Sunday Morning ~ Moving Through Water
Mlirira kwao adamka ndi madzi. ~ The one who wanted to go home at all cost was swept away by the water.
~ Chewa proverb
March 27, 2022
I’m at a retreat, the first indoor, in-person event I’ve attended since the pandemic began. It feels momentous. Retreat. I’ve been thinking about the word. To pull back, go home. Withdraw. As if we haven’t already been doing that for a long time. It seems the opposite of what we planned: to come together again. We planned a healing retreat, the idea being to mend our hearts, address our trauma, support each other. Caretakers often don’t care for themselves and it takes a toll. There has been so much loss. We acknowledged that.
I decided to start the weekend with a massage, something I rarely treat myself to, but I needed some alignment and thought I’d start off supporting local caregivers with an hour of being cared for myself. This was the weekend theme after all. The massage therapist asked me to fill out a health history form with the usual questions about whether I had any injuries, diseases, complaints, etc. then I came to a surprise question I had to think long about. It asked me to describe myself as water. I stopped writing. In terms of water what was I doing? I’m not a water person generally. I am not a strong swimmer, don’t like to be in cold water, and am not drawn to boats. If I have any fears, they have to do with water. Yet, I obviously value the life sustaining substance in all sorts of ways. I know we take our water for granted. I took stock of my anxieties and complaints and thought of waterfalls (glorious to look at but deadly to encounter), rapids, crushing waves, or eddies. Do I feel like these? Dangerous and powerful? Not really. I’ve felt stuck not whooshing. I envisioned a stagnant pool with scum forming over the top. I quickly erased that vision as intolerable. But now that I write this, it doesn’t sound so bad. I could have eliminated the scum and thought about water bugs and croaking frogs, a more positive image in my mind. Something alive with better energy than scum. Though, I supposed I could dive deep into the wonders of algae. I was overthinking it and after a four hour drive, wanted to get on to that table, face down, letting someone take the stress out of my muscles. I impulsively wrote “whirlpool” and though that didn’t seem right either, but I was writing in pen and hate to cross things out. So I left it, thinking that’s not accurate as I’m really not feeling as powerful as a whirlpool. It was more the being caught up in one spot I was going for, the rock in there still lodged and trying to escape. Swirling water. I left the word on the page and moved on, wondering how it might affect my treatment or if the water question was for her own interest and something she’d go back and muse over later. I felt unbalanced and wanted her to get things straightened out. As I waited for her to call me, I wondered what actually caused whirlpools and made a mental note to look it up later. Whether it was my longing for human touch or the water question I don’t know, but it was the best massage I’ve ever had and I hovered in a blissful state between consciousness and unconsciousness for over an hour while the world disappeared.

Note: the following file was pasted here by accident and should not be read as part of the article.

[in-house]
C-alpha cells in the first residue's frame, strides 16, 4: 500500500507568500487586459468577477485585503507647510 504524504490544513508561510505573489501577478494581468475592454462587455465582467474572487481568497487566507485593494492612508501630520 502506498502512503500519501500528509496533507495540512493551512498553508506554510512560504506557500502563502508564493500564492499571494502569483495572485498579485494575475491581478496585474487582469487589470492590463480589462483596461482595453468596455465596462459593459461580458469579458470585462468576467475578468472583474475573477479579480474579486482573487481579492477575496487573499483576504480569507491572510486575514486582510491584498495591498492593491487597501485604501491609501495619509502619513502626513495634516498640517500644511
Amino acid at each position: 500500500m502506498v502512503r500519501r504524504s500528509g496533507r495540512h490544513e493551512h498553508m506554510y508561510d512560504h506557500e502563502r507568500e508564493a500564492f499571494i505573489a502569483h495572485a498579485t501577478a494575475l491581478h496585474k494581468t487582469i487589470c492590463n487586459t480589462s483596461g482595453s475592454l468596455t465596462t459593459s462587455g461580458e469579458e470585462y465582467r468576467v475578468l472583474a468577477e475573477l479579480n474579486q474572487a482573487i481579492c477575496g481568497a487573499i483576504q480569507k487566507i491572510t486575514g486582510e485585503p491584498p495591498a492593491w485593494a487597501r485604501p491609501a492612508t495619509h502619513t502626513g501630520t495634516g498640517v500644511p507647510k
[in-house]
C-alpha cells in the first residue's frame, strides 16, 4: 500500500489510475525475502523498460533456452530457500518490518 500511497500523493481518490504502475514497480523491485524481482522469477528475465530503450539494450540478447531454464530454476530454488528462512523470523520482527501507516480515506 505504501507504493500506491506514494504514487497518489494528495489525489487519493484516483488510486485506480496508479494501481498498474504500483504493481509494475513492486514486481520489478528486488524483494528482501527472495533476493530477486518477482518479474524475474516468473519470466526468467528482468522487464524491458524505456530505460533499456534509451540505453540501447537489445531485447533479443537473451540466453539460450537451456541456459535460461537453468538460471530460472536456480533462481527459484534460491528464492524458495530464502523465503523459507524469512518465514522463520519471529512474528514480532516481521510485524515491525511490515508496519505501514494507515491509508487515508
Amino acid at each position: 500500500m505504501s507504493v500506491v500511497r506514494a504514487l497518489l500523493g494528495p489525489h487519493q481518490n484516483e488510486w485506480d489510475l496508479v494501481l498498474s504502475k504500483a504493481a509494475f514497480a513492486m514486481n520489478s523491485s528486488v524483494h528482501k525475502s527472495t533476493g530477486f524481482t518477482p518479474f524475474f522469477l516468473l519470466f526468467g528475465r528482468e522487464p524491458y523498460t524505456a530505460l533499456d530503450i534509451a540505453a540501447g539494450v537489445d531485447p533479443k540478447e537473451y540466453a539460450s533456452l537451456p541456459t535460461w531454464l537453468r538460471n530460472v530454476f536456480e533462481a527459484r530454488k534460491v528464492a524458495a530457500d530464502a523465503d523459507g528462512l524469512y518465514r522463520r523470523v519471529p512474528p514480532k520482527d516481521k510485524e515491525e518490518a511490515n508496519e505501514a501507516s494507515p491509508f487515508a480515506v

Whirlpools, I learned, are formed when currents flowing in different directions come together. Hmm, interesting. Lots to think about there. I wish I had looked this up before the healing circle and could have shared some great metaphor and seemed very smart and intuitive. Oh well. I read on…”the water from opposing currents start to swirl around each other.” (Oh wow. So many references. I wonder if she thought about this before my massage? How well did she know water and whirlpools? I didn’t ask her.) “If the currents are very strong they can spiral downward, forming a vortex. If strong enough, this vortex can pull things down into it.” (I’ll just leave that right there.)
I started wondering how strong I felt. Not very at the moment. Actually rather weak, or at least weaker than is comfortable for me. But I’m getting older and may need to rethink my notion of strong. It’s the changing of the season and this time of year does not energize me. I remind myself of that. There is change and flux and conflict. My instinct to fix it all, manage things, run around saving vulnerable plants, people, old socks–– all equally, confounds me at this time of year. When does a whirlpool stop spinning and start to move again? It’s not, I learned, when the rock gets dislodged. It’s when the tide changes, when the currents shift, the waters recede. It’s all much bigger than me or us. Everything in a cycle. If we just wait, the whirlpool becomes less dangerous; it’s easier to move through; the dam does not need to break; we just need to wait until it is safe to go home.
Love to all,